Crowding adds to flood recovery concerns

As a Victorian community pulls together to recover from spring's record floods, a lack of housing stock is heightening the risk of a familiar threat.

People in the diverse regional hub of Shepparton in northern Victoria have opened their doors to family and community members displaced by last year's floods, but overcrowding is causing concerns about the spread of COVID-19.

"People get displaced and need to be out of the house while it's being repaired. Finding somewhere else is a real challenge," Shepparton's Ethnic Council manager Chris Hazelton told AAP.

"Then we get back into the COVID scenario of overcrowded accommodation... so we're concerned about that."

Last week Shepparton Council said there were about 50 to 60 people still displaced and some were still being housed at the Mickleham quarantine facility north of Melbourne.

In some cases, residents had been supplied caravans to provide lodging in driveways while they began the mammoth task of gutting and refitting their homes.

The rebuilds would be hampered by supply chain issues and trade shortages, Shepparton Chamber of Commerce president John Anderson told AAP.

"There's so many houses, there's so many new projects in Shepparton... so materials and people who actually make the repairs on homes are difficult to find," he said.

Mr Anderson said he was particularly concerned for renters in Mooroopna, which was isolated after the arterial bridge between the town and Shepparton was closed in mid-October.

"In the weeks after the floods, just seeing people's personal possessions, their carpets, their furniture, their livelihood, basically their everyday living standards, out on the street.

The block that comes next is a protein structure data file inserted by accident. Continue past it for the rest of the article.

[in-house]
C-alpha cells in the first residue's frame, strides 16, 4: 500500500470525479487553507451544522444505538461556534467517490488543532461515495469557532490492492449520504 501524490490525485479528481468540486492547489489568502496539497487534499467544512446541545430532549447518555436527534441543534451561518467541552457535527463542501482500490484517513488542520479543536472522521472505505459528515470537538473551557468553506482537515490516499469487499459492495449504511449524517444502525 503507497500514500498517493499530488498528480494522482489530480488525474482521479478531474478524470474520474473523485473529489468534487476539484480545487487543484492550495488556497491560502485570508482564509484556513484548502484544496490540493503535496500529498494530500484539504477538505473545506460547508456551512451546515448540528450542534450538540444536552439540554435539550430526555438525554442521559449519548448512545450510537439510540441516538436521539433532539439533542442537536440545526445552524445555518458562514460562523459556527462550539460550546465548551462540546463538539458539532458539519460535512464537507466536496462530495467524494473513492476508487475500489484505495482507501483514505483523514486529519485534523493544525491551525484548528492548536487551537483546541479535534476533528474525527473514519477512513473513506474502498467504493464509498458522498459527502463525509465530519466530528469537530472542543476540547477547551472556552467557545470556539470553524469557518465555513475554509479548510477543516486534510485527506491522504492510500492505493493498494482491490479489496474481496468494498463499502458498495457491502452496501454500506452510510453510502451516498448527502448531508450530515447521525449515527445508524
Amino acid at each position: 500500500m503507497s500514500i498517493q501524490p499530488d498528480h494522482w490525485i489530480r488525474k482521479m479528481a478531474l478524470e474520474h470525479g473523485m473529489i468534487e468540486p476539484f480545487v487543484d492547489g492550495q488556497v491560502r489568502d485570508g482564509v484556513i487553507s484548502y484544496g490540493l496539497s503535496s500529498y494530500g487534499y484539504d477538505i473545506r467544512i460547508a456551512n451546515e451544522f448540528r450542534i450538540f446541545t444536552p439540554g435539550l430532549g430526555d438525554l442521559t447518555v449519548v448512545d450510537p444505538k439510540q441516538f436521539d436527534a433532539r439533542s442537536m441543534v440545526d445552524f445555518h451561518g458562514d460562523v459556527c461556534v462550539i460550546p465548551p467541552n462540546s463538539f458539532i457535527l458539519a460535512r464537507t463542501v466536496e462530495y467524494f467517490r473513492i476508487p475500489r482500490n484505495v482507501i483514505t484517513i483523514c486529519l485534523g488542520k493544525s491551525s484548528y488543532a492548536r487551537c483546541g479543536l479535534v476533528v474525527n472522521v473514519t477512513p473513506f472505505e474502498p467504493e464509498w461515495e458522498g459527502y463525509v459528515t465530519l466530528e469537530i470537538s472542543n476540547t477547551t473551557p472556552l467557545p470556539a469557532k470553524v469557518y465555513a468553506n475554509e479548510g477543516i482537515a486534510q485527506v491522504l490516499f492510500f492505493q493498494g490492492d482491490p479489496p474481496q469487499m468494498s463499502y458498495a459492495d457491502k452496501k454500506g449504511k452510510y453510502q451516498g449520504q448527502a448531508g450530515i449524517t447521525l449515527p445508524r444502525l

"There are a lot of rental houses and so until the the landlords are able to make good those rental properties, then people have had to go somewhere else."

Mr Johnson said a property agent had assured him people did not have to pay rent while their homes were not liveable, but such information wasn't always widely available to the diverse region.

In central Shepparton, Lutfiyes Shish Kebabs owner Azem Elmaz is delivering food to the doors of those who need it most.

"Australians are very proud," Mr Elmaz said.

"I just make a box with whatever I have and drop it in the front door, knock on the door and just walk away."

The business owner, who arrived from Macedonia almost 40 years ago, also runs soup kitchens for Shepparton's homeless and feeds emergency workers from his mobile kitchen during fires and floods.

"I've been doing this for many years, a bushfire will come, it will clean you up, so then you start all over again.

"But with the floods it is eating (away) like a cancer, the water is rising and there is nothing you can do about it."

Mr Elmaz said lots of people still needed help in Shepparton, but he always admired their resilience.

"One thing about Australians... after a calamity hits, one or two weeks after they forget it and get on with their lives again."